Author: Leta Blake and Alice Griffiths
Publisher: Self Published
Cover Artist: Dar Albert
Rating: 4.5 of 5 Stars
Publication Date: 04/15/2016
Length: Novella (~ 15K-50K)
Genre: Contemporary, Gay Romance
Follow Will & Patrick in this final installment of the romantic-comedy serial, Wake Up Married, by best-selling author Leta Blake and newcomer Alice Griffiths!
Sure, Will and Patrick are in love now, but they weren’t when they got married in Vegas. For Patrick, that’s no problem, but Will can’t shake his doubts that a relationship started through coercion can ever become the real deal.
Since the Molinaro crime family has reversed their position on divorce, Will and Patrick have a chance to rectify their drunken mistake. But is divorce the solution? Find out in this final instalment of the much-beloved Wake up Married serial.
Episode 6 of 6 in the Wake Up Married serial.
The payoff for Leta Blake and Alice Griffith’s six-part series might have been anticlimactic, if it weren’t for the authors’ writing skills and their wonderful wounded characters. I mean, they TOLD us the outcome in the title. As always, Dar Albert’s cover design is charming, but actually presents sort of a puzzle. A jet? What’s that all about?
Having finally acknowledged their love for each other, Will throws Patrick’s carefully controlled grasp of the world off the rails by declaring that they still need to get divorced, that he needs space. Patrick, none the best at normal human relationships to begin with, struggles mightily to understand his beloved’s illogical logic. And this, truly, is where the gentle emotional magic lies.
The truth of the matter is that both Will and Patrick have changed each other so much in the course of this ill-considered marriage, conceived in liquor and lust in Las Vegas just a few months earlier, that they are no longer the men they once were. This is the book where they begin to fully understand just how much they’ve changed.
Manipulated and damaged unwittingly by people who love him, Will has no faith in his own judgment—until he realizes that he’s no longer the helpless, impulsive alcoholic he was before. Patrick, on his side, has no patience for the foibles of human drama, no ability to cope with the messiness and pain of human emotion—until he realizes that he is willing to accept pain if the payoff is happiness.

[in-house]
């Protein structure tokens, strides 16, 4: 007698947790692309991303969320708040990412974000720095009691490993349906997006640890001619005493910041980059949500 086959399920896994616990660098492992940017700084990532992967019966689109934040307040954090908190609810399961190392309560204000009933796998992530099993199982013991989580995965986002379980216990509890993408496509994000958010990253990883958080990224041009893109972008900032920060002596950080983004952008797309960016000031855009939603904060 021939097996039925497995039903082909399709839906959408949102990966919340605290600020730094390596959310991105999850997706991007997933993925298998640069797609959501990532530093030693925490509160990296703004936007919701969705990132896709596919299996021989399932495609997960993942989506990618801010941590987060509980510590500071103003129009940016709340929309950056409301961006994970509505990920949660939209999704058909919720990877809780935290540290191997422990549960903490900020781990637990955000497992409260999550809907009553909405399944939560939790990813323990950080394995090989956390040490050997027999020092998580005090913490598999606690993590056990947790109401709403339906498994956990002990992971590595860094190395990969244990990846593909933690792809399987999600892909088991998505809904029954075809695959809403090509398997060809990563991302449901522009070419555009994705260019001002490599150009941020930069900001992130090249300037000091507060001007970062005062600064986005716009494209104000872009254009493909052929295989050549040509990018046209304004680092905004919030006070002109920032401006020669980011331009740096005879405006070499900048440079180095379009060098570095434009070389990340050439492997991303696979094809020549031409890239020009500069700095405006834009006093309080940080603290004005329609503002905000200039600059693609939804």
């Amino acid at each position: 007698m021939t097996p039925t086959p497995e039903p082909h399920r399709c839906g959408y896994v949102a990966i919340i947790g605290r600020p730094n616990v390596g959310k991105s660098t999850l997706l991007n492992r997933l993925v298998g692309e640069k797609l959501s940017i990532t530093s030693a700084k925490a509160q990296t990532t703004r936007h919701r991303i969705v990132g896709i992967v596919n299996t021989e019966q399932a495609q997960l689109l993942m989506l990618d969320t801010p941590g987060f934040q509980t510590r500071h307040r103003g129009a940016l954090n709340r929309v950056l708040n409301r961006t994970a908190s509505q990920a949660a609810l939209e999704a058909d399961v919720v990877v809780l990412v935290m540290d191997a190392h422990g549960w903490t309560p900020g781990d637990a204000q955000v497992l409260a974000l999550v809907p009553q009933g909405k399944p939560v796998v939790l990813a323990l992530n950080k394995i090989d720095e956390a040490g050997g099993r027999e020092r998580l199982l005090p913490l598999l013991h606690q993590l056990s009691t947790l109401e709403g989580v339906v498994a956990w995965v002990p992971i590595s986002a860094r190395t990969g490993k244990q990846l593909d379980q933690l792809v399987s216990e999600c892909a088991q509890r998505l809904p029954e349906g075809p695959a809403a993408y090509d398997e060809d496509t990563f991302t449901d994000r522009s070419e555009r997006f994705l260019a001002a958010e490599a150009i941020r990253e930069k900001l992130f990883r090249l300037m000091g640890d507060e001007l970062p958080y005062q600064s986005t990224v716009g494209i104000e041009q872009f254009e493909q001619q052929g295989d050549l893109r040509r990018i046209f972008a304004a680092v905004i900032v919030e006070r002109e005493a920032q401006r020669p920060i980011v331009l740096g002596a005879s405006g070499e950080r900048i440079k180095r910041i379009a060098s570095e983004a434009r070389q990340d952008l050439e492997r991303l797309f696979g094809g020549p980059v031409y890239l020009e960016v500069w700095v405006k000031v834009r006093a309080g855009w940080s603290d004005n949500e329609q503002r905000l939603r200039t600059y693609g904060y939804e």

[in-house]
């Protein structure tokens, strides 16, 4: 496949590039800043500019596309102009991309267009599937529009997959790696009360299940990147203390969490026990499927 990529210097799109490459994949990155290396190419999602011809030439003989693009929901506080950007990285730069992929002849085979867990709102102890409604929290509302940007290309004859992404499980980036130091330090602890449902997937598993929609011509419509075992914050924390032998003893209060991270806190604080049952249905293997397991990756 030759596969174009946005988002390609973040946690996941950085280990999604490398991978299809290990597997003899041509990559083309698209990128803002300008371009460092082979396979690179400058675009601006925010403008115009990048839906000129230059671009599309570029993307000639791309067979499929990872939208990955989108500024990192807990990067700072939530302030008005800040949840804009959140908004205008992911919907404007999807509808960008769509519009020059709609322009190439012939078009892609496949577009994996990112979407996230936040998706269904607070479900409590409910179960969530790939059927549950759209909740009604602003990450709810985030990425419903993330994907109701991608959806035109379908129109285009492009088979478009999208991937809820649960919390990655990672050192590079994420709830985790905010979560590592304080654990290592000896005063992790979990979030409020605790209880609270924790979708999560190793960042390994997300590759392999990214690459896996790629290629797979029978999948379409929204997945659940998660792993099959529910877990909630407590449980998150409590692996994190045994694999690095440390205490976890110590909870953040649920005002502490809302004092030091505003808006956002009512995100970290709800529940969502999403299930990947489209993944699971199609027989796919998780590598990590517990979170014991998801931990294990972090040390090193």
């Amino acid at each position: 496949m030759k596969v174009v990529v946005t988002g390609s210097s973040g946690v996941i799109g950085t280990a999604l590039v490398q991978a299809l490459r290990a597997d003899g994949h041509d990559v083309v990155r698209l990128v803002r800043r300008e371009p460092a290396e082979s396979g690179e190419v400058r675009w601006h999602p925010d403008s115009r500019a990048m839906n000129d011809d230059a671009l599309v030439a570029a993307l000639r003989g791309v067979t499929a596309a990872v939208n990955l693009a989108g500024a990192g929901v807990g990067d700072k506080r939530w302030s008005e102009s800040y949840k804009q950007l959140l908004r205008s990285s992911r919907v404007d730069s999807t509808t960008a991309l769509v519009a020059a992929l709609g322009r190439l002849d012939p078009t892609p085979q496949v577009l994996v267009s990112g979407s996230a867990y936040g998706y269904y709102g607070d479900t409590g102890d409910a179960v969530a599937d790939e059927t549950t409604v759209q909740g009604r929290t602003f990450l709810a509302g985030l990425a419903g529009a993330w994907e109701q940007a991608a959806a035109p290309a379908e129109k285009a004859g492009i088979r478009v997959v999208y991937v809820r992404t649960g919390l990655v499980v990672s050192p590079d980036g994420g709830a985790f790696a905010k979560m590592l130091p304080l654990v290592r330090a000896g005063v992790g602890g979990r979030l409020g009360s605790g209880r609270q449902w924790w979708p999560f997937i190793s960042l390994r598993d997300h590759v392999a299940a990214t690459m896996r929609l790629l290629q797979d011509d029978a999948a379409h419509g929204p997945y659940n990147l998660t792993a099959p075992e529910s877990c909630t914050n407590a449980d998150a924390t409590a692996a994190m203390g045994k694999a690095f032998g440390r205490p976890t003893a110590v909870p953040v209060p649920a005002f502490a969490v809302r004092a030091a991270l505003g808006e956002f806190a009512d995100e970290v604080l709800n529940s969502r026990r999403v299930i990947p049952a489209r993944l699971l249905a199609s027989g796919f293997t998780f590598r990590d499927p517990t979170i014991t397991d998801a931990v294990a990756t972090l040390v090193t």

Blake and Griffiths make us painfully aware through this entire series that people who love Will are at the root of his own misery. His feckless mother, his pessimistic AA sponsor, his grief-embittered uncle. Will’s task is to trust himself in the light of others’ distrust, and to fully embrace the fact that Patrick is the one who has helped him find this inner strength.
Patrick simply needs to understand that life is about pain, but that not all pain goes unrewarded. He faces tragedy for the first time with a fully open heart, and comes to see that it is his love for Will that has opened his heart. His overly-rationalized approach to life no longer rules his view of the world; the emotion that Will has awakened in him is as much a part of his existence as breathing.
This book got me quite weepy. Perhaps the best feature of it is that Will and Patrick are not just a couple, complete unto themselves: they are part of a community, part of a family that is as screwed up as they are. In the end, that’s what makes the Will and Patrick series feel not like a fairy tale, but like real life, with all its confusion.
This is a series that will stick with me, hundreds of books from now.
I would like to thank the publisher for providing me with the eARC of this title in exchange for my honest opinion.
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